After dinner we made our way downtown. Big basically dragged me down to the beer tents near the “main stage.” (It’s Hickory, people. Our “main stage” consists of a parking lot, a more than lacking sound system, and a Journey cover band.) We met up with other friends, drank draft beer, and had a great time. But right as we were leaving someone touched my arm.
I turned to find my best friend from second grade standing before me.
And that’s the moment.
The movie moment I was telling you about. The moment where two people meet for the first time in a long time. Two people who took two different paths. Two people who no longer knew each other.
I will never forget the first thing she said to me.
When she walked up I was holding a beer. I asked Big to grab the beer from me so I could free up my hands and meet her little girl. As I passed the cup to him she said, “I didn’t know you drank.”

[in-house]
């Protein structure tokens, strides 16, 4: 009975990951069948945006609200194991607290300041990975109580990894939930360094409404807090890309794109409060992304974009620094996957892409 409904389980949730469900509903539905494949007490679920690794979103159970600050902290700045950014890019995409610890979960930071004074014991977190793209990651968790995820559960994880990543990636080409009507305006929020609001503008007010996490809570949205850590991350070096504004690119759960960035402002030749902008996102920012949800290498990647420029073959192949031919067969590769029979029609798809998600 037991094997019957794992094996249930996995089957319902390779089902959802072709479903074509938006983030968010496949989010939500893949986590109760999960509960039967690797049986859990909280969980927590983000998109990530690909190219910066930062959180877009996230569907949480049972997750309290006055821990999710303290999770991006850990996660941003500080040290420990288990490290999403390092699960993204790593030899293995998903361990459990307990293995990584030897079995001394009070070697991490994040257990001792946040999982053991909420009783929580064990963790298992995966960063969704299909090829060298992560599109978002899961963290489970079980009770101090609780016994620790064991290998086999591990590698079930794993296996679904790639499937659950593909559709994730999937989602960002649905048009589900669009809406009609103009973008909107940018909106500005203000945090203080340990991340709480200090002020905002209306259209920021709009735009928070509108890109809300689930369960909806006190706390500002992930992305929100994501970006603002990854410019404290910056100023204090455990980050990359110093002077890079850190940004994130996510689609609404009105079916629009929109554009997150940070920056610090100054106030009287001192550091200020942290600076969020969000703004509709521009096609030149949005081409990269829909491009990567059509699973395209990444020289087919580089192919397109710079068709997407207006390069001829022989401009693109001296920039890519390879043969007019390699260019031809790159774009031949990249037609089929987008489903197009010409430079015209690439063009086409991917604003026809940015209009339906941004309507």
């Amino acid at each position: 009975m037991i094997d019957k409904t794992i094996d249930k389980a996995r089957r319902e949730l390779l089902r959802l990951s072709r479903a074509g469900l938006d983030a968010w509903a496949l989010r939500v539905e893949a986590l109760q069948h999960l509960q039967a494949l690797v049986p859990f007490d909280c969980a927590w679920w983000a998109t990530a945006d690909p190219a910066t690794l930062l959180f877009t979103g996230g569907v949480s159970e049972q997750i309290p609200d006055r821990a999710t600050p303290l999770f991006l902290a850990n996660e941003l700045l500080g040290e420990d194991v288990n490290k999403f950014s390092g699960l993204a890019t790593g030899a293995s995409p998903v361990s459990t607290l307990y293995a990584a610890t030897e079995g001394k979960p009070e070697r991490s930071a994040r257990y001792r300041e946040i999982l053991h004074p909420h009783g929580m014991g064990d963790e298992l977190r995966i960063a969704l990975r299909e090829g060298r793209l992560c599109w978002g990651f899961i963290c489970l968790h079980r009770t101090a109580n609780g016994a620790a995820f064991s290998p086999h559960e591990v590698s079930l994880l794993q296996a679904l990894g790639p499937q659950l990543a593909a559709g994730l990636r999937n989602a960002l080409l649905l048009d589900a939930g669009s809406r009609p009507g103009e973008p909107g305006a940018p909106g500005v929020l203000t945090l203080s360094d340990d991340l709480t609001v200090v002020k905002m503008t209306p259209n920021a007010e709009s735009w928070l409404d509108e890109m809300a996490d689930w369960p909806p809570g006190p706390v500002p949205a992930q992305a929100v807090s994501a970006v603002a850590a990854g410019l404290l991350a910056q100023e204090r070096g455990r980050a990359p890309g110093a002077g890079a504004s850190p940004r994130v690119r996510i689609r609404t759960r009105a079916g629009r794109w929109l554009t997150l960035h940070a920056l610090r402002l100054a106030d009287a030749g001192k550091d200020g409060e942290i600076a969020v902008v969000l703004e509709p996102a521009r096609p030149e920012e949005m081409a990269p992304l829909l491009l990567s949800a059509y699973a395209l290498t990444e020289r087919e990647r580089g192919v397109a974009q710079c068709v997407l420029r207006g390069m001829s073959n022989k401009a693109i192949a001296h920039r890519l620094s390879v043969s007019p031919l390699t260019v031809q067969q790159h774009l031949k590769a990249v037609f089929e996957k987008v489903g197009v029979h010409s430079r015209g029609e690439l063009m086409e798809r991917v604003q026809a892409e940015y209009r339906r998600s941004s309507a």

It was kind of odd.
It took me aback.
Why wouldn’t I drink?
I didn’t really know how to respond. “Yes. Yes, I drink,” I said. Then I realized how my response might have sounded. “Well, not heavily,” I stammered. Mumbling now, “… well, not recently, at least.”
And that was the truth. I hadn’t really drank excessively since that Saturday in May when I didn’t make it to the All-Star race. I never told you guys about this little incident, but I ended up playing a game that involved a military vest, electronic dice, and a time limit. Long story short, I drank six beers in 26 minutes (the first three beers were downed in the first four minutes) and soon after, was down for the count.